On Dec 31, 2013, at 10:48 PM, Louis Talman <email@example.com> wrote:
> Nor do I see why Robert might disagree, because---by his own admission---he's only interested in the "mathy" kids, who are certainly ready for this discussion in 8th grade.
Actually I was thinking high school, like Joe. But given the fact that textbook publishers have (due to market pressures) eradicated from their texts any mathematical treatment with even a hint of pedantry, this would be an impossible task for your typical school today. Granted, there are schools that are the exception, but the vast majority of students do not have access to those schools. And then the colleges cry because their students don?t possess formal thinking skills and can?t follow a lecture.
Even Devlin seems to have consciously avoided formal thinking in his nice little book on mathematical thinking.
Im not interested in mathy kids. I am interested in authentic math curriculums. I am interested in an authentic progression of sophistication in the student?s thinking.
Mathy kids are kids with some talent, any talent, for math. You teach them mathematics and they get it.
How am I to study authentic math curriculums without authentic math students?
> > The take-away from this discussion seems to be that Robert is interested in pedagogy only when it serves his purpose in discussions about how things "ought" to be.
That?s a bit circular. Given that I have been pursuing a single comprehensive theory of math pedagogy (how it ought to be) then it follows that I must believe that such a thing exists and it follows that this would be my theme. Maybe it?s how I use the word ?pedagogy? versus how you use it. I use it to describe the process that takes place as students successfully progress through levels of mathematical awareness. Don?t forget that I studied millions of test results, the world over, and they clearly show a progression that is the same for all students, regardless of all other factors. The only difference being how far each student makes it through the progression. That is pretty clear evidence of a progression.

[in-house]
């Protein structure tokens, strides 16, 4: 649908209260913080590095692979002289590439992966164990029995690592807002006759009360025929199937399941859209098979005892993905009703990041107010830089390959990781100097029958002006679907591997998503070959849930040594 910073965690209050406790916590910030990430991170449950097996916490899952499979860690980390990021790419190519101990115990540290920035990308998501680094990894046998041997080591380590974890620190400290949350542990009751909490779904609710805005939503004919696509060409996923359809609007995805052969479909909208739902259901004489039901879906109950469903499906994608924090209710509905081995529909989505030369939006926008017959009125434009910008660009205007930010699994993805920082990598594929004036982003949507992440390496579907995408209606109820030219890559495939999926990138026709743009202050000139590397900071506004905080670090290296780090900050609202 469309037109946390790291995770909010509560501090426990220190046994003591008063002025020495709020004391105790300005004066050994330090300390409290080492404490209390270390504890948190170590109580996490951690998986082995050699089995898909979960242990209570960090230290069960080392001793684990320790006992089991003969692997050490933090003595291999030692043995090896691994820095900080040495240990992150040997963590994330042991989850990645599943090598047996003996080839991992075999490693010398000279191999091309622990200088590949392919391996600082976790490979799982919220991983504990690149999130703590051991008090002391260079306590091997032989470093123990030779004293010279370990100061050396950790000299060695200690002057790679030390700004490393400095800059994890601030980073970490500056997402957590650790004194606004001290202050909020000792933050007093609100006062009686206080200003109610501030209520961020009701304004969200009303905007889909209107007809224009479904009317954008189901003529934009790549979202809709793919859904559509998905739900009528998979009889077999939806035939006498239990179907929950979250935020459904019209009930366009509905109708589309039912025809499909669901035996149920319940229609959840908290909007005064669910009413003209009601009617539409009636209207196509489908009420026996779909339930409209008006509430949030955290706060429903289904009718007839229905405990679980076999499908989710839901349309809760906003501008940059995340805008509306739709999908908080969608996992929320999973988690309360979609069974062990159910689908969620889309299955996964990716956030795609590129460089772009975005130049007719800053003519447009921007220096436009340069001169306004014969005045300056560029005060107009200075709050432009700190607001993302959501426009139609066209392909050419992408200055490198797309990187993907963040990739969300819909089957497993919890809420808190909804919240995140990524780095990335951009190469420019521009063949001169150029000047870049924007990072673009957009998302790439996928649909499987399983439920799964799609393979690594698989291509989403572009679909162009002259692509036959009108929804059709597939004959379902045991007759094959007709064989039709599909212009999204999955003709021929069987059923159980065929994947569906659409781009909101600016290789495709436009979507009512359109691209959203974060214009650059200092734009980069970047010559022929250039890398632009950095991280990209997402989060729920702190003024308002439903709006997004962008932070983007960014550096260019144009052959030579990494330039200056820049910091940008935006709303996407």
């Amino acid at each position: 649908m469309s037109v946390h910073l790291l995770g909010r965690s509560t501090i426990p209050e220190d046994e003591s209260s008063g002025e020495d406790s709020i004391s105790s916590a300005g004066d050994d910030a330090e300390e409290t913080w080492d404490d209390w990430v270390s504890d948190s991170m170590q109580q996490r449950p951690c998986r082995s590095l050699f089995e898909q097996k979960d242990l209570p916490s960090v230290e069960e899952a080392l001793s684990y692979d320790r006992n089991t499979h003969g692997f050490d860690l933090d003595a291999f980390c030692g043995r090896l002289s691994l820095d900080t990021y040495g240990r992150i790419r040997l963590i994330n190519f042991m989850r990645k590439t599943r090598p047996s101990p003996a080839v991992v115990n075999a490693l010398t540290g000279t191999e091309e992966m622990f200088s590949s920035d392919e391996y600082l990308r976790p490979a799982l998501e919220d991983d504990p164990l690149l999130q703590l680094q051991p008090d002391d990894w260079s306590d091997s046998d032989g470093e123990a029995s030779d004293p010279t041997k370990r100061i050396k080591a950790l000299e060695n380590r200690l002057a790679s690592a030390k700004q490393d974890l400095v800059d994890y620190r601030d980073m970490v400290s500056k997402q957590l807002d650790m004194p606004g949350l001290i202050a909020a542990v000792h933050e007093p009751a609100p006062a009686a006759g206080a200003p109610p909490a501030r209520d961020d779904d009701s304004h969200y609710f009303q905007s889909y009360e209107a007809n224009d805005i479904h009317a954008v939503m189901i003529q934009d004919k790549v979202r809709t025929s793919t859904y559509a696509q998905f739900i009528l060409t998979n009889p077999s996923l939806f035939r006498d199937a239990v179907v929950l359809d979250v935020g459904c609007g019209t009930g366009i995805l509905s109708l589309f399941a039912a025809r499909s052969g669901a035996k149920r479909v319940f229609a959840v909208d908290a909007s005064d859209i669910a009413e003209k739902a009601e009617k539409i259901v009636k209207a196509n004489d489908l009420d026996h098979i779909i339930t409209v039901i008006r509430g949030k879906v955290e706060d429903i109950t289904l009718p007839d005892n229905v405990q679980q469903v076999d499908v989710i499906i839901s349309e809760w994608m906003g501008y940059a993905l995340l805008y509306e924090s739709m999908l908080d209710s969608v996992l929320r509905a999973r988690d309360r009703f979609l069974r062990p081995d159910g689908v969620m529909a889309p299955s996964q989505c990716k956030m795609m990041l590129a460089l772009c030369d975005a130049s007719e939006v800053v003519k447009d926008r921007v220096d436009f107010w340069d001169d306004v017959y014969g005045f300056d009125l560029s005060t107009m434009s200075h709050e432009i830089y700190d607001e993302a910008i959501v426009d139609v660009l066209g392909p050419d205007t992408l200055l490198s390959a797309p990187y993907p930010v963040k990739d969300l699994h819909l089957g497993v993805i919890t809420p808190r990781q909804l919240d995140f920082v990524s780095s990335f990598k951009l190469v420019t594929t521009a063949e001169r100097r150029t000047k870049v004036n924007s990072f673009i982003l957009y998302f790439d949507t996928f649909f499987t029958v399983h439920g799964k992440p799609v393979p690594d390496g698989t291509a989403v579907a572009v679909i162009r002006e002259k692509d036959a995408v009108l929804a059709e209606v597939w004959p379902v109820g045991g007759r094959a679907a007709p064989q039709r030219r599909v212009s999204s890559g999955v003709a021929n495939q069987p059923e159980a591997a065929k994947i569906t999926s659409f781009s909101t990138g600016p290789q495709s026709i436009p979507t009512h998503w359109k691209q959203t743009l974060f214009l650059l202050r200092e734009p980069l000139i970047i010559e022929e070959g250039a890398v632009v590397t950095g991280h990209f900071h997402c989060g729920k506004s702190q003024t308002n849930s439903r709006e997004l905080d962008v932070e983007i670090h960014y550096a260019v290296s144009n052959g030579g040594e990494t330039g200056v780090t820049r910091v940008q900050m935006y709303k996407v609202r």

Is the purpose of teaching mathematics to make it successfully through this progression or not?
When I expose fraudulent curriculums it is not about how they are teaching or in particular what they are teaching. It is what they claim to they are teaching. You show me gimmicks, semblances and frauds, then the James Randi in me comes out.
Have you ever thought that maybe many of these teachers are simply not well aware of the progression? That their own personal experience with and knowledge of the progression is shaky at best. And then, because of crazy proclamations like algebra-for-all and social promotion, they find themselves and their students in a state of perpetual remediation. How are they ever supposed to more fully develop a sense for the progression and become better teachers?
The progression doesn?t appear to be well taught in schools, but teachers with 5 years of experience in successful classes know about it. I don?t expect to convince people like Myers and Boaler, who trade their classrooms and students for 15 minutes of personal fame every chance they get. They are not even teachers. I don?t meant technically, I mean absolutely. And I am not holding my breath that this can put even a dent in the politics and fraud that defines education today. But, in spite of all of that, there still are many teachers and parents with genuine pedagogical motives who would greatly benefit from more insight into math pedagogy.